This week, Urban and Regional Planners from all over the country will be traveling to Chicago to attend the American Planning Association Conference. My good friend, ‘Ms A.’ from our friendship circle will be the only one of us in attendance this year. I have fond memories of these conferences because for me, they are where some life changing moments have occurred. If you have read my novel and know me personally, then you know that the main character, Lauren Malone has some similarities to Yours Truly. The biggest coincidence is our planning background. In commemorating the release of “The Promise of Palmettos,” I thought that it might be fun to blog this week about my own conference experiences, while the conference is in session. I have always enjoyed the APA conferences. For me it was an excellent way to make connections. It is where I have met friends. It’s where I found my first planning position, which was in Anderson County, South Carolina (Yes, I actually lived in the Up Country for a while!). I even met my would-be husband at a conference. Most importantly, I became engaged during an APA Conference.
I find it amazing how far everything has come since my first conference. Before, when you couldn’t make the event, you would have to catch up with friends who attended in order to get the low down, and it was usually pretty eventful. These days you can get a minute-by-minute update via Twitter! How amazing is that? You can find the American Planning Association Twitter Updates on #APA13. I’ll also be recalling memories from the Planning and the Black Community Division, of which I was once a member. Follow them on Twitter #PBCD13.
So if you are a Land Use Planner and you are tuning into my blog, I am inviting you to post your own planning memories in the comment section.
When I was at the University of New Orleans working on my Masters in Planning, I had the coolest job as a Graduate Assistant. My job was to film all of the homes in the unique New Orleans neighborhoods. The purpose was to link these images to the Geographic Information System Map (GIS is the more familiar term) of the city in order to keep track of the city’s housing stock. It allowed us to locate areas of increased blight as well. While driving along the streets filming, I would fall in love with the actual homes itself. They were so unique, historic, and nothing like I had ever seen before. Sure there were historic homes in Savannah but there was something about the architectural detail of the homes I found in New Orleans on the doors, windows, porches, and overall structure that would take breath away. There were different types of homes to choose from – Creole Cottages, Cottages with a Raised Center, Shotgun, Double Galleries, Raised Basement Bungalow, and the American Townhomes. My favorites are the Creole Cottages. I have always wanted to purchase one to rehab and rent out one side while living in the other when I would return to the city for a visit. I’m still hoping to be able to do that. I was actually explaining this GIS work the other day when the person asked me if I took this housing inventory before or after Katrina. No sooner did the words leave her mouth did I realize that there was a good chance that those homes in the database that I helped to build were either no longer there or had sustained a lot of damage. I was instantly saddened by that thought. The style and quality of those homes cannot be duplicated. The hope that I have now is that perhaps those records of those homes in its original state survived providing evidence of their once existance.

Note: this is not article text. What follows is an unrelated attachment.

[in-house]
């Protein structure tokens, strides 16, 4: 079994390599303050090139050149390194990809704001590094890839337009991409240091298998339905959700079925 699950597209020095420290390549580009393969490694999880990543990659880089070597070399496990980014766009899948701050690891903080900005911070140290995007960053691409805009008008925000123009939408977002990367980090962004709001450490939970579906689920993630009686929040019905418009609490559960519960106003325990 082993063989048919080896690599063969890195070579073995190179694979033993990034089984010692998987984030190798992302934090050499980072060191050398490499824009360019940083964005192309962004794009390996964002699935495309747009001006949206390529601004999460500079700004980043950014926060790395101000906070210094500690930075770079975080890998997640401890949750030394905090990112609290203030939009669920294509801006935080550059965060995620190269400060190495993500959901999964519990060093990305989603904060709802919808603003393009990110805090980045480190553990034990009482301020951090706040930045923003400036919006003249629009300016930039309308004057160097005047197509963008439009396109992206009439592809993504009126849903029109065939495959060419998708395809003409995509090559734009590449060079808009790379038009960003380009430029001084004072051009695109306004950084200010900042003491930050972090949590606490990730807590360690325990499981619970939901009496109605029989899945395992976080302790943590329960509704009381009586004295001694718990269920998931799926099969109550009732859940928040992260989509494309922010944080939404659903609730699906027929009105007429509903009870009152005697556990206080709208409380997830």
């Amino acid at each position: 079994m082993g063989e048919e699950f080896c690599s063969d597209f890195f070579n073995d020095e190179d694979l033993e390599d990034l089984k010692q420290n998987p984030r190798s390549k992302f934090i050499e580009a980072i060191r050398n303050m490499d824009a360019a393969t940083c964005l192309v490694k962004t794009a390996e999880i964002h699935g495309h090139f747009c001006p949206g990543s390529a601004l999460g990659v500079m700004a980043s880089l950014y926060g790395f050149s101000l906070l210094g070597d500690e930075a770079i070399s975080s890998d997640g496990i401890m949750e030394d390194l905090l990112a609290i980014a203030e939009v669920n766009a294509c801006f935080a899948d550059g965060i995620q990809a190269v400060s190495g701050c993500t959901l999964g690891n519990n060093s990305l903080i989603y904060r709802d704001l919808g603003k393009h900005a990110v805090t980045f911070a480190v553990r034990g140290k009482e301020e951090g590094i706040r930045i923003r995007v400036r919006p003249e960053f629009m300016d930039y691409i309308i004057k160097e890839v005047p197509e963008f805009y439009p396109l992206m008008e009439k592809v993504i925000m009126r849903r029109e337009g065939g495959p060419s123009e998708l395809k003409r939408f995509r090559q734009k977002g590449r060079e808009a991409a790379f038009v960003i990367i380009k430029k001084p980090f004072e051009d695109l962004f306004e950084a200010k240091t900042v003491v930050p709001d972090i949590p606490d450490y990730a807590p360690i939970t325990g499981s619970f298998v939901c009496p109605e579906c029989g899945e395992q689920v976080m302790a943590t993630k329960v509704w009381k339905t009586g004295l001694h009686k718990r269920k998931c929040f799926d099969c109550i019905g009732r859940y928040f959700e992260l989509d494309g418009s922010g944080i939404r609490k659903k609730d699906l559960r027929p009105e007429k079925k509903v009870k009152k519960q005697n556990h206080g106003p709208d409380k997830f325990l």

So travel about 700 miles to the east and we come to a small island off the coast of South Carolina, that has its own history. We’ve talked about the culture and language, but what about the original structures? In spite of how long Hilton Head has been inhabited, very few original structures still remain. I ask the question where did they go? Did the storms take them or were they just replaced by something newer with little regard to its historical signifigance? I remember when I was small on my grandparents’ land there still sat the house where my father had grown up. The family had since moved into a newer dwelling next door, but the original house sat empty. Of course my cousins weren’t allowed within smelling distance of the front door as there could have been structural issues and it was more than likely a new home for the “critters.” I don’t even want to think about the boatload of trouble we would have been in if we disobeyed and ventured inside. I vaguely remember what this house looked like. I think it was wooden, white, and had a porch on the front. The structure was perhaps deeper than it was wide, which meant that the rooms probably extended towards the back of the home. If I had to guess, this house was as good of an example of Low Country architecture as any. Definitely historic. I can’t even pinpoint the time it was taken down. At the time, it wasn’t popular to keep a home that was no longer being used. And rehab? What was that? So it’s gone and the land where it had been looks like nothing had ever been there. I don’t even know if there are pictures. How many original homes of Native Islanders have built and demolished? How many remain? The homes that told the story of the island are now gone. And the land shows no evidence of it even having been there.